What is the future of India’s climate governance?

Athar Parvaiz
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Since India delayed an announcement on its future carbon emissions cuts at the end of August, there has been a lot of talk about a possible shift in climate change policy by New Delhi.

Sitaram Yechury, general secretary of the Left Wing Communist Party of India (Marxist) said Narendra Modi is reneging on the “red lines” drawn by previous governments in U.N. climate change talks.

These red lines, according to Yechury, require New Delhi to refrain from announcing unilateral commitments or accepting any binding emissions cuts, and insisting on the developed world fulfilling its pledges to transfer climate finance and low-carbon technology to developing countries like India without intellectual property rights payments.

Yet such a tough stand may not cut ice with the present government as it plans to use a mooted shift in climate policy as a bargaining chip to garner the support of the international community for securing India a permanent seat on the U.N. Security Council, the Business Standard newspaper reported.

There is also growing opinion – across political, academic and bureaucratic circles – in favour of making long-term gains by taking effective action on climate change that would bring both development and climate benefits.

This viewpoint is gaining ground following China’s announcement of its action plan for the new U.N. climate deal expected in Paris in December, despite it being considered as “inadequate” by experts with the Climate Action Tracker, which rates countries’ efforts to curb global warming.

These are said to be some of the reasons why New Delhi is taking more time than expected to finalise its Intended Nationally Determined Contribution (INDC), or national pledge, which all countries have been asked to put forward to the United Nations before the Paris negotiations.

But whatever New Delhi’s diplomatic ambitions for climate action may be, experts back home point out that India’s climate policy has, over the years, shaped up in such a way that it is failing to achieve its objective of preparing the country for worsening climate change impacts.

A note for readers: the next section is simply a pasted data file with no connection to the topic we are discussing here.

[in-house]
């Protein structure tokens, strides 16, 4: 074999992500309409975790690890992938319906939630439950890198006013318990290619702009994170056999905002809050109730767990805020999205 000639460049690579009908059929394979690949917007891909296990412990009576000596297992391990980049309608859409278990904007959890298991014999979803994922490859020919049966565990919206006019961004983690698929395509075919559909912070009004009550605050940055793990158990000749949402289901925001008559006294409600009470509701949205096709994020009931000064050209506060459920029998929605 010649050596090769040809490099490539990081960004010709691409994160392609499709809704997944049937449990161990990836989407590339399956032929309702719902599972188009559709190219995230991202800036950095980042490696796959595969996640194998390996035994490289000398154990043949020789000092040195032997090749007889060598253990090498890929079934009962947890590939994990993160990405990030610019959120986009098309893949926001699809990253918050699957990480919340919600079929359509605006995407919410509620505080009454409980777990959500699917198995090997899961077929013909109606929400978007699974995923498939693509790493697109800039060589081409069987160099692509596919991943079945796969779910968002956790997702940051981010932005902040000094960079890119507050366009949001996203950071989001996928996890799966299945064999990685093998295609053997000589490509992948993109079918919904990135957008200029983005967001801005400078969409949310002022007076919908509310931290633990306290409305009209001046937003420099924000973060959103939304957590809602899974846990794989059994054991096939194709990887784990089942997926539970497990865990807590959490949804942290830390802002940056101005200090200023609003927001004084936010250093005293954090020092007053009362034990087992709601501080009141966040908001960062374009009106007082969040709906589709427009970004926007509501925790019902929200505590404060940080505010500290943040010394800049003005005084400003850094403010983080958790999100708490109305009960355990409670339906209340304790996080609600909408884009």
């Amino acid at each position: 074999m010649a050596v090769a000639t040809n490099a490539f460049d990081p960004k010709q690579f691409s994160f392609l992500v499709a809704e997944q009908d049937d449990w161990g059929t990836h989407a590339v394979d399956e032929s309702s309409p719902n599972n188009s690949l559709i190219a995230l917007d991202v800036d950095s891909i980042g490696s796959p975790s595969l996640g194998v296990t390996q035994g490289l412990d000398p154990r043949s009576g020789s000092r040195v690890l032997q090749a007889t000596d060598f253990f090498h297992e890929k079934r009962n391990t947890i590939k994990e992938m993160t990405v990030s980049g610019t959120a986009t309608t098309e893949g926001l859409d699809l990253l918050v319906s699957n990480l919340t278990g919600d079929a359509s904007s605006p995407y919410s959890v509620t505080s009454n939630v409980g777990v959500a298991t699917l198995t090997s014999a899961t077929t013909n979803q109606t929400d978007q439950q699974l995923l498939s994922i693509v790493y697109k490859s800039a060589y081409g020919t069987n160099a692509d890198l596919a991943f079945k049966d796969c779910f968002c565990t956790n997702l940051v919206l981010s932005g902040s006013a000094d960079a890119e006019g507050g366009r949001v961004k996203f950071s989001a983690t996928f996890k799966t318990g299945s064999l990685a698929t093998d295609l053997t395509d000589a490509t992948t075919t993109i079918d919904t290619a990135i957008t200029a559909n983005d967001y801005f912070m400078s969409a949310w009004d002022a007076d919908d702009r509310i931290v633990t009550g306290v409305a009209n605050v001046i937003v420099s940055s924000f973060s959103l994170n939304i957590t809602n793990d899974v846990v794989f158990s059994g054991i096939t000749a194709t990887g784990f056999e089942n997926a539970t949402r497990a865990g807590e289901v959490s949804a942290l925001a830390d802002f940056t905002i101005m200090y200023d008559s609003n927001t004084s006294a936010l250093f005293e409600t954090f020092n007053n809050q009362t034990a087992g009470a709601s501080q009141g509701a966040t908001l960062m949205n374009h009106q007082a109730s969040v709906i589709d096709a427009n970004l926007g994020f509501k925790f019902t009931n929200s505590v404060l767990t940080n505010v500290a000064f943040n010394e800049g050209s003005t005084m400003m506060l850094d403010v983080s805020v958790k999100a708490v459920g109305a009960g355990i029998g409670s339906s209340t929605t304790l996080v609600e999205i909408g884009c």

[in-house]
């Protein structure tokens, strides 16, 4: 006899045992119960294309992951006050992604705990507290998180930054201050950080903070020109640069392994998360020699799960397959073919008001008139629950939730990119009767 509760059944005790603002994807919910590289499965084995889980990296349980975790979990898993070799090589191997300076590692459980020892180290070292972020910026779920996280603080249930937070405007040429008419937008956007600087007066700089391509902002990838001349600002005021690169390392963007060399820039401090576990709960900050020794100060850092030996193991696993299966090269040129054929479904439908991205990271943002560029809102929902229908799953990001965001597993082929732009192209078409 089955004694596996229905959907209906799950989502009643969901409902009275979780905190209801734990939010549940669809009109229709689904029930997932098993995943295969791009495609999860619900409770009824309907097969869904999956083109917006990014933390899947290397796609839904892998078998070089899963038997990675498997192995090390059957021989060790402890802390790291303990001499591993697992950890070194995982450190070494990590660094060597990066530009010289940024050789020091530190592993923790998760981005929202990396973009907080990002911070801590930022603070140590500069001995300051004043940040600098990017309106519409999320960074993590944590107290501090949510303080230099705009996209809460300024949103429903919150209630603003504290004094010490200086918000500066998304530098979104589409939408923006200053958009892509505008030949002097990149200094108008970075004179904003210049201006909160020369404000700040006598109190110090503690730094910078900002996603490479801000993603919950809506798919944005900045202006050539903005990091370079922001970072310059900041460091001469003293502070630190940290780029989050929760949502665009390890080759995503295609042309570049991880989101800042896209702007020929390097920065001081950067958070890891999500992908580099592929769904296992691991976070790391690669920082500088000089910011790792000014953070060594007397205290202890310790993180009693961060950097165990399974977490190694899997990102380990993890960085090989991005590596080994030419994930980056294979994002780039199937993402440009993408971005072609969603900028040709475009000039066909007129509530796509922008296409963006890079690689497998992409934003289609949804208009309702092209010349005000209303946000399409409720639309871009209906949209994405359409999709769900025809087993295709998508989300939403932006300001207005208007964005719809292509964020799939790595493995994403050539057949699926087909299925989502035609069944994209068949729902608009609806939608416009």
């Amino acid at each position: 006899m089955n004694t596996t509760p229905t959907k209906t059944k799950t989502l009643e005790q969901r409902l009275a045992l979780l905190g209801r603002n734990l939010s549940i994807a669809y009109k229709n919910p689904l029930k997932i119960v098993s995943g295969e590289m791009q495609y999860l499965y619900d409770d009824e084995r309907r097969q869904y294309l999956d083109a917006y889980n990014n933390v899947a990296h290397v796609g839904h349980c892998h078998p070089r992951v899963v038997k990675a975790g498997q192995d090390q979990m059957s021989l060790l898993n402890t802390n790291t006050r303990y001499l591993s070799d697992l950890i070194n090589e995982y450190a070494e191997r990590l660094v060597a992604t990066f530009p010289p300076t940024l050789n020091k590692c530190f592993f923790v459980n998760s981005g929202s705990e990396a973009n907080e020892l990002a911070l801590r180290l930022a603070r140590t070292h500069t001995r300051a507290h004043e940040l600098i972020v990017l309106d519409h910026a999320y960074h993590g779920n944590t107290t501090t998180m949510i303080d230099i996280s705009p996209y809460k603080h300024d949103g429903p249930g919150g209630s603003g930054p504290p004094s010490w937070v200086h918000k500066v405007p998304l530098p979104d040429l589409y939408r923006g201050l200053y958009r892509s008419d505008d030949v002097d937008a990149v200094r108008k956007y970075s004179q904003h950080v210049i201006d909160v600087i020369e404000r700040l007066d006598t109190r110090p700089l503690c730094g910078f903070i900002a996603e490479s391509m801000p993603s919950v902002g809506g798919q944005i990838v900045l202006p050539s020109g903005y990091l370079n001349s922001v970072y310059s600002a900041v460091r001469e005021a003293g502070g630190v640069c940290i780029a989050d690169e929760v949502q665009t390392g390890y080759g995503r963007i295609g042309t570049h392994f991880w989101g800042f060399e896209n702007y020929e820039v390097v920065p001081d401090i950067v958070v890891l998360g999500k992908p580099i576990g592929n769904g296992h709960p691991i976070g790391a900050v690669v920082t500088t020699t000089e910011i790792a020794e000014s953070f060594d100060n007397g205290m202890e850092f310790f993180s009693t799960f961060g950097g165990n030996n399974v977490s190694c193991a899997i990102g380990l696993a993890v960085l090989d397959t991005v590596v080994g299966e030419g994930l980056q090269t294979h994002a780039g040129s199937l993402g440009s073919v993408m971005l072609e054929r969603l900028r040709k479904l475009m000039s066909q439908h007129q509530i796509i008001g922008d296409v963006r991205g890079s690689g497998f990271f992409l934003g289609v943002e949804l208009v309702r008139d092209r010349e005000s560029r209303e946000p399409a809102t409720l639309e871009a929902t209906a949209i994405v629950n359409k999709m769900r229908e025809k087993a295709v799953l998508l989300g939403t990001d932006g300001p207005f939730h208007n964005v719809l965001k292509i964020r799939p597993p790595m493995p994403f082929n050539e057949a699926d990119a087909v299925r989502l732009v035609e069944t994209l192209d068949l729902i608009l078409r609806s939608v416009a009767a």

India’s climate policy, according to Navroz Dubash, a senior fellow at the New Delhi-basedCentre for Policy Research, started taking shape in 2007, since when institutions for climate governance have proliferated.

Dubash, who I recently met at a panel discussion on a new book on climate-resilient dry lands published by the International Institute of Environment and Development, shared an important finding of his recent study: that there is no coordination and linking of knowledge between India’s various ministries looking after eight different missions to reducing greenhouse gas emissions and adapt to climate change.

Rajeshwari Raina, a senior scientist at the National Institute of Science, Technology and Development Studies in New Delhi who also spoke at the discussion, said that by structuring the components of the National Action Plan on Climate Change as separate programmes, the government has prevented coordination that could make meaningful linkages with common interests and in reforming polluting sectors.

Overburdened Staff

Lack of continuity in institutions and limited capacity within them is another problem. For example, the special office of the prime minister’s envoy on climate change – created in 2008 to coordinate the ministries dealing with climate change-related work, such as improving energy efficiency and cutting vehicle emissions – was dismantled after two years following a tussle for control with the Ministry of Environment and Forest.

This is different from China where climate policy is organised around a National Leading Committee on Climate Change (NLCCC), headed by the Chinese premier. The NLCCC, according to Dubash, co-ordinates the activities of the 27 government agencies tackling climate change.

“We cannot follow the Chinese example as we have no institution that is powerful enough to house such a body. Our Planning Commission (Niti Aayog) has neither that sort of authority nor capacity,” Dubash told me.

He added that the number of officials in institutions dealing with climate change remains low, leaving them overburdened. For example, the environment ministry – the nodal agency for climate change – has only six full-time staff working in its climate change unit.

They must keep track of global negotiations, including specialist international bodies such as the Green Climate Fund and Major Economies Forum, monitor state plans and eight national missions, track other countries’ policies, understand linkages to issues such as trade and aviation, and oversee bilateral communication. “This seems like a large set of tasks for six people,” Dubash said.

Climate change is best dealt with as a cross-cutting issue, Dubash observed. “This requires an appropriate institutional framework that generates the necessary knowledge and gets it into the right hands, as well as coordination across ministries,” he explained.

To fulfill its ambitions for a blend of political, climatic and development gains, India may need to find more joined-up ways of devising the robust climate change policy it requires.

This article is published in collaboration with Thomson Reuters Foundation. Publication does not imply endorsement of views by the World Economic Forum.

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Author: Athar Parvaiz is an independent journalist based in Srinagar and New Delhi, India.

Image: A villager walks on a railway track damaged after heavy monsoon rains near Patdi village in Gujarat. REUTERS/Amit Dave

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